Myxarium nucleatum

Myxarium nucleatum
Myxarium nucleatum
Scientific classification
Kingdom: Fungi
Division: Basidiomycota
Class: Agaricomycetes
Order: Auriculariales
Family: Hyaloriaceae
Genus: Myxarium
Species: M. nucleatum
Binomial name
Myxarium nucleatum
Wallr. (1833)

Tremella nucleata Schwein. (1822)[1][2]
Naematelia nucleata (Schwein.) Fr. (1822)
Exidia nucleata (Schwein.) Burt (1921)
Tremella gemmata Lév. (1842)[1][3]
Naematelia gemmata (Lév.) Fr. (1874)
Exidia gemmata (Lév.) Bourdot & Maire (1920)
Naematelia atrata Peck(1872)[1]
Myxarium atratum (Peck) Ginns & M.N.L. Lefebvre (1993)
Exidia alboglobosa Lloyd (1925)[3]
Exidia tremelloides L.S. Olive (1951)[2]
Myxarium tremelloides (L.S. Olive) Wojewoda (1981)
Myxarium hyalinum (Pers.) Donk (1966)[1]

Myxarium nucleatum (common names crystal brain or granular jelly roll) is a jelly fungus in the family Hyaloriaceae. The sporocarps (fruit bodies) are watery white and gelatinous with small, white, mineral inclusions. It is a common, wood-rotting species in Europe and North America, typically growing on dead attached or fallen branches of broadleaf trees.



The species was originally described by Karl Friedrich Wilhelm Wallroth in 1833, who found it growing on hawthorn in Germany. He placed it in his new genus Myxarium based on its visible white inclusions which he interpreted as spores.[4] Wallroth noted its similarity to Naematelia nucleata, but nonetheless described Myxarium nucleatum as a new species, using the same epithet.[1]

Lewis David von Schweinitz had previously described Tremella nucleata from the United States, a species that was later transferred to the genus Exidia by Burt. Many subsequent publications, summarized by Donk (1966) and Reid (1970), have discussed whether the European Myxarium nucleatum is conspecific with the American Exidia nucleata.[1][3] The consensus now seems to be that they are the same species, but this is based on morphological similarity not on comparing DNA sequences.[2]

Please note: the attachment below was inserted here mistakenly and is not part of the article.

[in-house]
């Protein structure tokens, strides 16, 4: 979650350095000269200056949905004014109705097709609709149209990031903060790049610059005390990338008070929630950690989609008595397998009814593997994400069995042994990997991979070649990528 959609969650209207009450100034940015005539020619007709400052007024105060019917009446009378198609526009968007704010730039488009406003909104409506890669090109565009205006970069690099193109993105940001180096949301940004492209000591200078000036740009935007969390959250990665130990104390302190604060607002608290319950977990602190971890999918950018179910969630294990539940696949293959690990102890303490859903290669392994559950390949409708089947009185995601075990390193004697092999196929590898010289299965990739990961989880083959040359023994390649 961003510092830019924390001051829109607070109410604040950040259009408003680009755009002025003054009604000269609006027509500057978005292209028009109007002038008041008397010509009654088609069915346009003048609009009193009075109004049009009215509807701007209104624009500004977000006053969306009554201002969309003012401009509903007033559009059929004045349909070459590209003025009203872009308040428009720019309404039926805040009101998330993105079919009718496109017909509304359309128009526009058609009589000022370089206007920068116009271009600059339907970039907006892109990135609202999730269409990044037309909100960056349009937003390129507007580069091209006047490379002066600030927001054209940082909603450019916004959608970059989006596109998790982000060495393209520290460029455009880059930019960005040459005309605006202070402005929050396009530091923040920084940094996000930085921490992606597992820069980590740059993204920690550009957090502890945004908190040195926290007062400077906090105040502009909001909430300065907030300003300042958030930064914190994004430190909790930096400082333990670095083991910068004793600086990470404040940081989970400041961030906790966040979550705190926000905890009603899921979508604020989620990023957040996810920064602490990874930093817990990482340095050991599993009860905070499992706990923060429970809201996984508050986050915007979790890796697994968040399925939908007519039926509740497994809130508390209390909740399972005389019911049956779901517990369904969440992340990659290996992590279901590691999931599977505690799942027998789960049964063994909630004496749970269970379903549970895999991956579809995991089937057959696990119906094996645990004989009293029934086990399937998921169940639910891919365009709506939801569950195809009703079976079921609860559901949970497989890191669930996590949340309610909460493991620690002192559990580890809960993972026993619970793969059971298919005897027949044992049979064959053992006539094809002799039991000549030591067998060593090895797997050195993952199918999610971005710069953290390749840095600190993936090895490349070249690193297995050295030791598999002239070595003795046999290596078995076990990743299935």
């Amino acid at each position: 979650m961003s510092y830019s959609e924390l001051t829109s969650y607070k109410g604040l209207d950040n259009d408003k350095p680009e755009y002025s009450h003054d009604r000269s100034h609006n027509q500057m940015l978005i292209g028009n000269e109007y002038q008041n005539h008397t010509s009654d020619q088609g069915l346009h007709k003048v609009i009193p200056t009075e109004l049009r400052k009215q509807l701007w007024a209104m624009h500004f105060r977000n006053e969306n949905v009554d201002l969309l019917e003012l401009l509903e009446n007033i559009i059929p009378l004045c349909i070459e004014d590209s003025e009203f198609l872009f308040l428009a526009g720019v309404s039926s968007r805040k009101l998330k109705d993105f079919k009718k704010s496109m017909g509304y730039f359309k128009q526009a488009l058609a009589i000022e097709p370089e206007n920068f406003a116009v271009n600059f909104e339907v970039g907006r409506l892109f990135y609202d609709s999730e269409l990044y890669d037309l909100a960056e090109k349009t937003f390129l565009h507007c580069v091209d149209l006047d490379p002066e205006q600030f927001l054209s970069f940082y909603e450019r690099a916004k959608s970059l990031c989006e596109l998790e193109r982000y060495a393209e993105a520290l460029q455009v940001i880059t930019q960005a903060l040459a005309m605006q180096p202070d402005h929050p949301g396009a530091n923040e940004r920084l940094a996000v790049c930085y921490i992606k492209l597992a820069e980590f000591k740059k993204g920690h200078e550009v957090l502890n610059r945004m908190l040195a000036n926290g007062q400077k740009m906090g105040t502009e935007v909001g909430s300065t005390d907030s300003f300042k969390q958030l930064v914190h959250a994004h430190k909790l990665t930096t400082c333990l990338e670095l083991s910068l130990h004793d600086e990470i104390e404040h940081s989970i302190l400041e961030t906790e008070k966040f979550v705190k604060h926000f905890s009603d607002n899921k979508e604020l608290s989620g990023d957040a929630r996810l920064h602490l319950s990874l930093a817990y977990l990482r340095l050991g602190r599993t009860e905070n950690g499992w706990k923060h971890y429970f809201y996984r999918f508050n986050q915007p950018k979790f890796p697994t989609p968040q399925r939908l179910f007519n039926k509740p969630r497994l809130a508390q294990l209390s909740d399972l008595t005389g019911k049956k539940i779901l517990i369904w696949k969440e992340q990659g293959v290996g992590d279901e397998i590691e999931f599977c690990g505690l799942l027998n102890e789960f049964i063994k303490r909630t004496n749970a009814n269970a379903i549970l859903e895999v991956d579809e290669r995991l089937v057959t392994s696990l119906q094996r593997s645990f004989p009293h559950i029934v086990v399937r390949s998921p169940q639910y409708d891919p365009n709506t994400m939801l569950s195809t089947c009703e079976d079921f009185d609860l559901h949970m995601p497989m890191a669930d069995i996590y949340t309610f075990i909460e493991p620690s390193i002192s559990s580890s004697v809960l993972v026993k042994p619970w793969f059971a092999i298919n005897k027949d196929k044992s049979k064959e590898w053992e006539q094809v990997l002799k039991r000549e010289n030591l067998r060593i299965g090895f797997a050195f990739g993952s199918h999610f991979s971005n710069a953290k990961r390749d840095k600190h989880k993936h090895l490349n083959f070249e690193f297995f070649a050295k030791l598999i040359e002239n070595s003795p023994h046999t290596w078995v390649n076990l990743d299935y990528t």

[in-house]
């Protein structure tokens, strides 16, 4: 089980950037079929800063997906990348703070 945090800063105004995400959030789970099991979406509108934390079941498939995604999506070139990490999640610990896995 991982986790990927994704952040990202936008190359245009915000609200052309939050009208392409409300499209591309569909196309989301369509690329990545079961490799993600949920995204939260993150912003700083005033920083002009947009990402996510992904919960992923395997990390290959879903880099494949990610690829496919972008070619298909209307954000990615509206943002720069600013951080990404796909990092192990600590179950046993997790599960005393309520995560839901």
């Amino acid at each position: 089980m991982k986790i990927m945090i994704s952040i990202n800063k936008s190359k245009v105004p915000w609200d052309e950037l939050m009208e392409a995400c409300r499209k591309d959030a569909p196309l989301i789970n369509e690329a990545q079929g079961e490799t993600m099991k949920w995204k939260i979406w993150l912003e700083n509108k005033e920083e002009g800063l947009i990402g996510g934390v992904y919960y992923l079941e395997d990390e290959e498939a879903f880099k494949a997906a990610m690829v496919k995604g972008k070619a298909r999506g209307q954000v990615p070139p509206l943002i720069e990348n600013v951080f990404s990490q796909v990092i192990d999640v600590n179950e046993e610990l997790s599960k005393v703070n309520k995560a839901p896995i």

Donk preferred the name Myxarium hyalinum (based on Tremella hyalina Pers.) for this species,[1] but most later authors have followed Reid in considering Tremella hyalina a nomen dubium (name of uncertain application) that might originally have referred to any whitish or transparent jelly fungus. Persoon had made no mention of white inclusions when originally describing the species.[3]

Current status

The species is still frequently referred to the genus Exidia,[5] but molecular research, based on cladistic analysis of DNA sequences, has indicated that it belongs in a Myxarium clade that is quite separate from the Exidia clade.[6]

English names

Its recommended English name in the UK is "crystal brain";[7] in North America it has also been called "granular jelly roll".[8]


Myxarium nucleatum forms scattered, pustular, gelatinous fruit bodies 0.2 to 1 cm (0.1 to 0.4 in) in diameter. These often coalesce, forming compound fruit bodies that may be irregularly cerebriform (brain-like) and up to 6 cm (2.5 in) across. Fruit bodies are hyaline (colourless) to whitish, occasionally with lilac or pinkish tints. Opaque, white, spherical, mineral inclusions are often evident and are made of calcium oxalate. The spore-bearing surface (hymenium) is smooth. With age, the fruit bodies may become brownish and eventually dry to a thin, varnish-like film. The spore print is white.[3] The fungus does not have any distinct taste or smell; it is inedible.